As you may have heard in the news, or read about in the press release we issued, the European Court of Justice just ruled that inventions based on the use of human embryonic stem cells (hESCs) for scientific research cannot be patented, when the process of deriving those cells destroys embryos.
This ruling is most unfortunate, and represents a huge setback to hESC-based research and development in Europe. However, it should have minimal impact on our commercial efforts in the EU.
As you probably know, the company is very keen to move forward with clinical programs in Europe, as well, and recently achieved some major milestones toward that goal. Most notably, we received clearance from the U.K. Medicines and Healthcare products Regulatory Agency (MHRA) to initiate the first-ever hESC-based clinical trial in Europe, a Phase 1/2 trial for Stargardt’s Macular Dystrophy (SMD) using retinal pigment epithelial (RPE) cells derived from hESCs. Additionally, in June we announced a collaboration with Roslin Cells (UK) for storage and distribution of hESCs using our patented “embryo-safe” blastomere technique.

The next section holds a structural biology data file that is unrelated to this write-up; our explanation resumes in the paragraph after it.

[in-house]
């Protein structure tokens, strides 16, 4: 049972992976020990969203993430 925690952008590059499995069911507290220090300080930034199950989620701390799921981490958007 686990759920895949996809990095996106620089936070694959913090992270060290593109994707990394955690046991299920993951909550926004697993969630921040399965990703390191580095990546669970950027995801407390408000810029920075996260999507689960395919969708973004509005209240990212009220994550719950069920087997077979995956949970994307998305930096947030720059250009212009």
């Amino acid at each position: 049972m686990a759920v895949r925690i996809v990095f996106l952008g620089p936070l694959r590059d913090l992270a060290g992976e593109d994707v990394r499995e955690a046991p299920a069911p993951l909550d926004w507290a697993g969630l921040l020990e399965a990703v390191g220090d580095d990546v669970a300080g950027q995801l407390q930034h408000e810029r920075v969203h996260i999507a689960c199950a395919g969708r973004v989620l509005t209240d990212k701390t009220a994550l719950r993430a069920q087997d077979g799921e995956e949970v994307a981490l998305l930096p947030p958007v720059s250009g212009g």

We do not consider today’s ruling to be a setback for our European programs, since they are based on our blastomere technique, and are moving full speed ahead with them. Simply put, our hESC programs do not require the destruction of the embryo, and as such are not affected by this ruling.
As was mentioned in our announcement, this court decision is actually narrower than has been reported in some places. As Greenpeace itself noted:
However, the decision will affect stem cell research only partially, as in recent years, researchers have found several alternative methods for obtaining stem cells, without the need to destroy human embryos.
Clearly our blastomere technology is first and foremost among these techniques.
This development could spur considerable European institutional and private sector interest in hESCs derived using techniques that do not destroy embryos, such as those that we are making available in collaboration with Roslin Cells. We certainly plan to meet such demand, toward one day making hESCs available to all European patients and researchers who may need them.
This ruling is a setback for the regenerative medicine sector in Europe, and a most unfortunate one. Nevertheless, it simply does not affect ACT directly, and we are eagerly anticipating starting our European clinical trial and other initiatives in coming months.
Chairman and CEO
Advanced Cell Technology, Inc